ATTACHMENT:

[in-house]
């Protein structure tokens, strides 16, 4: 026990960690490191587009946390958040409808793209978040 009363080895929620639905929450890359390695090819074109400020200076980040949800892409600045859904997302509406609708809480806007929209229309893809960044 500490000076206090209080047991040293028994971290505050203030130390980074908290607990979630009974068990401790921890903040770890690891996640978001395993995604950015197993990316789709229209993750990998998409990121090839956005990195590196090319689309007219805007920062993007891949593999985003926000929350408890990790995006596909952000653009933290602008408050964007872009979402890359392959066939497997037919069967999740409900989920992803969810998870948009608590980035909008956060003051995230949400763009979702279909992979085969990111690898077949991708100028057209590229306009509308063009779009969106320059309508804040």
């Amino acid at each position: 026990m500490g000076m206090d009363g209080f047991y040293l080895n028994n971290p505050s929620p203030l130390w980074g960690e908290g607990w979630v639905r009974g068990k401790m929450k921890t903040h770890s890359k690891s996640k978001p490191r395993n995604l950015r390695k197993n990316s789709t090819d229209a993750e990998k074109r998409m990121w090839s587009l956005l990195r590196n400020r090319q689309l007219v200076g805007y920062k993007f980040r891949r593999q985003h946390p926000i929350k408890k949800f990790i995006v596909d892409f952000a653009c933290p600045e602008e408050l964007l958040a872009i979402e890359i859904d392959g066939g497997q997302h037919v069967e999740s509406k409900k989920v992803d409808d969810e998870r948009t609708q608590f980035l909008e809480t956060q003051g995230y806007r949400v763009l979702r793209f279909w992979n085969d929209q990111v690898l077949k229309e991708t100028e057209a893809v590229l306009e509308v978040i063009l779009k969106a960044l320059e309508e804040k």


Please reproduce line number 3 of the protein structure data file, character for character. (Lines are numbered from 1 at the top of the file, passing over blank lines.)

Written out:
């Amino acid at each position: 026990m500490g000076m206090d009363g209080f047991y040293l080895n028994n971290p505050s929620p203030l130390w980074g960690e908290g607990w979630v639905r009974g068990k401790m929450k921890t903040h770890s890359k690891s996640k978001p490191r395993n995604l950015r390695k197993n990316s789709t090819d229209a993750e990998k074109r998409m990121w090839s587009l956005l990195r590196n400020r090319q689309l007219v200076g805007y920062k993007f980040r891949r593999q985003h946390p926000i929350k408890k949800f990790i995006v596909d892409f952000a653009c933290p600045e602008e408050l964007l958040a872009i979402e890359i859904d392959g066939g497997q997302h037919v069967e999740s509406k409900k989920v992803d409808d969810e998870r948009t609708q608590f980035l909008e809480t956060q003051g995230y806007r949400v763009l979702r793209f279909w992979n085969d929209q990111v690898l077949k229309e991708t100028e057209a893809v590229l306009e509308v978040i063009l779009k969106a960044l320059e309508e804040k």